"Thief : The Dark Project" was, for me, the game of 1998. Half-Life? Never heard of it...
Turning the idea of the first person shooter on its head, Thief actually encouraged you to avoid combat where possible. In fact, on the hardest difficulty level you failed the mission if you killed anybody! It was a novel approach that promoted stealth and sneakiness over violence, as you pilfered your way through a series of Steampunk styled locations.
The Story So Far
Flash forward to The Big 2K, and "Thief 2 : The Metal Age" is about to be released.
Set a year after the original, Thief 2 puts you once again in the role of the cynical master-thief Garrett as he makes his way through "the city", a fantasy world where magic and steam-powered technology mingle. A corrupt new sheriff going by the unlikely name of Gorman Truart is making life difficult for the thieves of the city, and for some reason he has it in for you in particular. It's up to you to find out why, and to make the city safe again for honest thieves such as yourself.
Gorman isn't the only new arrival in the city though. The religious Hammerites, whose faction was almost destroyed in the original game, have split, with an off-shoot known as the Mechanists creating all manner of bizarre mechanical devices. Robotic guards join their flesh and blood counterparts in Gorman's service, and of course there are also a few new gadgets for you to play with, including a mechanical eye that lets you scout out an area without having to get too close.
Meanwhile an underground resistance movement of Luddites, known as "Pagans", has formed to fight the rapid technological progress the Mechanists have brought about. But just because they are your enemy's enemy doesn't make them your friends - it's possible they are linked to the Trickster, who you defeated in the first game.
The Science Bit
Looking Glass have been tinkering under the bonnet of the Dark Engine which powered Thief (and System Shock 2), and several new features have been added.
Support for 16 bit textures and coloured lighting help the game look a little more colourful than the rather drab original, though if you are expecting brash Unreal-style technicolour levels you're probably in for a disappointment.
Meanwhile the polygon count of the game's models has been doubled, making the world's inhabitants look much more detailed. Many of the characters in the original game were rather angular and awkward, but The Metal Age marks a big improvement. Kudos to the modellers and skinners at Looking Glass, as they seem to have done a great job of revamping the models without losing the original game's unique style.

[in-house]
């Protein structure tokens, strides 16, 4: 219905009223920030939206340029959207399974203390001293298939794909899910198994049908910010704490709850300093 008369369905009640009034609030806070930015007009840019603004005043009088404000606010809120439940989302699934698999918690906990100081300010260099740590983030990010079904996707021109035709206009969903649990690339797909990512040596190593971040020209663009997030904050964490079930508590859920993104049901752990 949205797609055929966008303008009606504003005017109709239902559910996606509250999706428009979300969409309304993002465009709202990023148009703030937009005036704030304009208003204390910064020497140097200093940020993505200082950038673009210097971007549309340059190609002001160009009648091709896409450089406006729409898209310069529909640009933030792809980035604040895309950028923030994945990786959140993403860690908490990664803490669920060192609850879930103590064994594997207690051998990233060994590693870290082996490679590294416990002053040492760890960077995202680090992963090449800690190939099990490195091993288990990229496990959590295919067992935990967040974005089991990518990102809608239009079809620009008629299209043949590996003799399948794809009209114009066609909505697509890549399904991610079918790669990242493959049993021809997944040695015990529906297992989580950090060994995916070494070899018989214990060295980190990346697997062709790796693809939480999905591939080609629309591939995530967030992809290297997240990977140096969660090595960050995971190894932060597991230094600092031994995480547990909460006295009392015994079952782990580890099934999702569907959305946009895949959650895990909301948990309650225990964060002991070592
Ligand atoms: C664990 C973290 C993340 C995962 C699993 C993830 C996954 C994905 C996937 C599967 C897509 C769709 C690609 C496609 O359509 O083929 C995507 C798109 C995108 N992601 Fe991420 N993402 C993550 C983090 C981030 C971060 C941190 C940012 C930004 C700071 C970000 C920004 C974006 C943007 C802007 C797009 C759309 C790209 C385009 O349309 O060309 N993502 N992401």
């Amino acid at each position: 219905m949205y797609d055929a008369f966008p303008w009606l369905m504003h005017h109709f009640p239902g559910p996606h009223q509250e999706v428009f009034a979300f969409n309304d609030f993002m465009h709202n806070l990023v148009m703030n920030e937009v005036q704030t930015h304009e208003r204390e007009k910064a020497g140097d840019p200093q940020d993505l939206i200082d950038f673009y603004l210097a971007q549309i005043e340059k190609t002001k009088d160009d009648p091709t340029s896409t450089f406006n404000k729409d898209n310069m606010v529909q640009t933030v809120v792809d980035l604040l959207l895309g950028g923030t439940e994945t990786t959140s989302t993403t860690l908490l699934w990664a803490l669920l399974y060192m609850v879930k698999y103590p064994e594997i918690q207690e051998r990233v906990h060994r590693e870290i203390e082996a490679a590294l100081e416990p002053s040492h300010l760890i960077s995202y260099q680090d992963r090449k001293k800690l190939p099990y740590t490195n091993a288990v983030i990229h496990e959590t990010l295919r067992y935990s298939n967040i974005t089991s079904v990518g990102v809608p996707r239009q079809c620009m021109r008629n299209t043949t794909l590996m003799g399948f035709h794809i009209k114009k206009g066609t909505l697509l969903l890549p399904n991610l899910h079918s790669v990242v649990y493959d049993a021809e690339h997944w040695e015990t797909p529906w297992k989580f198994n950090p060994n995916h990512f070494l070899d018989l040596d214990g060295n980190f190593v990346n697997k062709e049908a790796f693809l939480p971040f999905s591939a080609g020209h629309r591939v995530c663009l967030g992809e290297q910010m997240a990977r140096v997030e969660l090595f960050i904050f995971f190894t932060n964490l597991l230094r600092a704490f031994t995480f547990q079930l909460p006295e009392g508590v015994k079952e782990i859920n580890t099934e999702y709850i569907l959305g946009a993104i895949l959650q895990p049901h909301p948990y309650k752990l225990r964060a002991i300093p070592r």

Bizarrely, Looking Glass have also added the cloud system from the latest of their "Flight Unlimited" sims to The Metal Age, and along with the new weather effects this makes the game's environment rather more attractive. Expect to see clouds flitting across the starry sky, fog wrapping the streets, and snow and rain falling around you.
The world of The Metal Age has also expanded, with levels much bigger than in the original game. This also means more gameplay naturally, and each mission can take an hour or more to complete, even if you get everything right first time.
One map sees you running across the rooftops of the city to reach an art-deco style Mechanist tower without being seen. Once inside the tower you find yourself crawling around the ventilation ducts before popping out through a fireplace and into the main building to steal the blueprints for a Mechanist doohickey. All of this is a single level, and the sheer scale of it is impressive.
The city also feels more lively than the original game's mostly abandoned streets. Guards hurl abuse at each other across an alleyway before one gets so angry that he starts shooting arrows at the others, starting a battle between them that leaves you free to sneak past in the resulting chaos.
Of course, all of this extra detail, improved graphics, increased level size, and extra scripted sequences comes at a price. The game runs fairly slowly at 640x480 on my old P2-300, which barely meets the minimum requirements. You're going to need a Pentium III or Athlon to make the most of this game at higher resolutions...
The original Thief was a classic genre-busting game that brought stealth, story and style to the first person shooter. The sequel looks set to build on Thief's strengths, deal with its few flaws, and improve both the visuals and the already stunning sound of the original game.
The big question is .. will that be enough? Thief was rather overdue when it was released at the end of 1998, and the graphics engine hardly set the world on fire even then. The extra splash of colour and the rather fetching weather effects should help, but The Metal Age is still unlikely to win any prizes for its graphics this year.
What really counts though is the gameplay, and luckily that seems to be fairly solid from what we have seen so far.
The Metal Age has already gone gold, and should be in stores here in the UK at the end of March. Look for a full review of the game here on EuroGamer in the near future... In the mean time, check the next page for more screenshots of the game in action.